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Most Improved: Distance 2011

Last year I took a very simplistic approach toward identifying skiers who’d made strong gains (or losses) in their performance over the previous season. This year I thought I’d do something a bit more sophisticated.

Anyone paying attention to the WC field can probably list some skiers who skied considerably faster or slower this year compared to last. The fun part of doing this numerically is that it can provide a bit of objectivity to the matter and also identify some skiers we might not have thought of. In the case of distance events, I now have an embarrassingly large number of ways to evaluate performance: rank, FIS points, percent back from median skier, etc. Last year I used FIS points, but this year I thought I’d satisfy everyone by using all of them.

So what I did was take skiers who’ve done at least four races both this season and last season and measured the change in the their performance using rank, FIS points and percent back from the median skier. I adjusted the change by each measure relative to their performance last season. This means that improving from 80 FIS points to 40 FIS points is considered an equivalent improvement to 20 FIS points to 10 FIS points. This helps prevent the better skiers from being unfairly penalized. The following two graphs show the 12 athletes (1-12 top-bottom, left-right) that saw the biggest improvements across all three measures.

I’ve only displayed the previous four seasons worth of results, so that it’s a bit easier to see the detail of just the last two. But be aware that I plotted each athlete with their own y-axis, so don’t be tricked into trying to compare different athletes to each other. And obviously I”ve only graphed the results using one of the measures used to rank the skiers.

When looking at these, remember that there are several of ways your results can improve. Your best results could be better (Martin Jaks or Daniel Rickardsson), or you could have fewer bad results (Pirjo Muranen), or you could just improve across the board (Ilia Chernousov).

Muranen kind of sneaks into this list thanks to her doing many fewer races this year, none of which were particularly slow. But if we’re being fair she really probably didn’t ski any faster this year. Therese Johaug and Nicole Fessel are obvious choices and quite deserving of the 1-2 spots. Astrid Jacobsen also had a strong season, but she probably didn’t get as much press thanks to the exploits of Johaug and Bjørgen. Speaking of Bjørgen, who’d of thought that after her 2009-2010 season she’d make a “most improved” list? But I think we can all admit that she really did ski this fast, which is slightly unbelievable. If she makes this list again next year, I think my head will explode, as will nearly every head in Poland.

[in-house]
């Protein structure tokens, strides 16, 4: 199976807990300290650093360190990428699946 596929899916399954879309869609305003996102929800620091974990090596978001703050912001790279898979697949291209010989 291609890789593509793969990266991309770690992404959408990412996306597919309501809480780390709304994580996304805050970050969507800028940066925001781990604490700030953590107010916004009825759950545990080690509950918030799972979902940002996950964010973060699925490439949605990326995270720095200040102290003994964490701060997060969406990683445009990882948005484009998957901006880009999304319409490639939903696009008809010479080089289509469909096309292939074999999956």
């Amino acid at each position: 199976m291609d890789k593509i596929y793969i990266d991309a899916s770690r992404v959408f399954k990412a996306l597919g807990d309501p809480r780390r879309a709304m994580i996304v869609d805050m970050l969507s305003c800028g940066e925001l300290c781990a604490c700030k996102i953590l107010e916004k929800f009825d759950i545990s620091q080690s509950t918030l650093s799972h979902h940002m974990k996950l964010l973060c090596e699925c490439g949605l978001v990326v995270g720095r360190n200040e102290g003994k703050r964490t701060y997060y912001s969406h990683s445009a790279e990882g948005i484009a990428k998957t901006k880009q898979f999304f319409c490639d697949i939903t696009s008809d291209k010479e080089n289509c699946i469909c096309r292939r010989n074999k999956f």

Some surprising names? Who’d have thought that American Liz Stephen would be 5th on this list? I think she’s been helped out somewhat by the fact that her results in 2009-2010 were a bit below par, so her improvement is over a somewhat bad season. Laure Barthelemy is another skier who doesn’t get a ton of press, but she had a much stronger season, cracking the top 30 eleven times.

On the men’s side, Karel Tammjarv (EST) is another name probably not well known. His results on the WC circuit weren’t great this season, but they were much improved. And of course he did win a Scandinavian Cup race and was 9th at U23s this year.

Both Martin Johnsrud Sundby and Eldar Rønning skied considerably better this year, which may have helped to ease Norway’s concerns about their men’s distance squad. If you consider that they are both under 30 (although not by much) and include youngsters like Sjur Roethe and Finn Hagen Krogh, the Norwegian men’s distance team may be quite strong next year.

Ilia Chernousov had, quite frankly, a stunningly good season. Last year, about half of Chernousov’s races were in the top 30. These year, all but one of them were in the points. Last year, Chernousov cracked the top ten twice. This year? Seven times. He doubled his podium count over last year (4 vs 2) and that included two wins. While looking over his results, I noticed something interesting, though. He seemed to change his focus this year to mostly freestyle races and pursuits. Last year, he did 7/10 classic races; this year he did only 3/8. I don’t think he’s dramatically better at skating (at least, it doesn’t show up strongly in his results), but it’s an interesting shift.

Martin Jaks had a strong showing this year, although that is almost entirely due to his results from the Tour de Ski. Three of his four top 10 results came in the Tour, but other than that he was typically in the 15th-25th zone.


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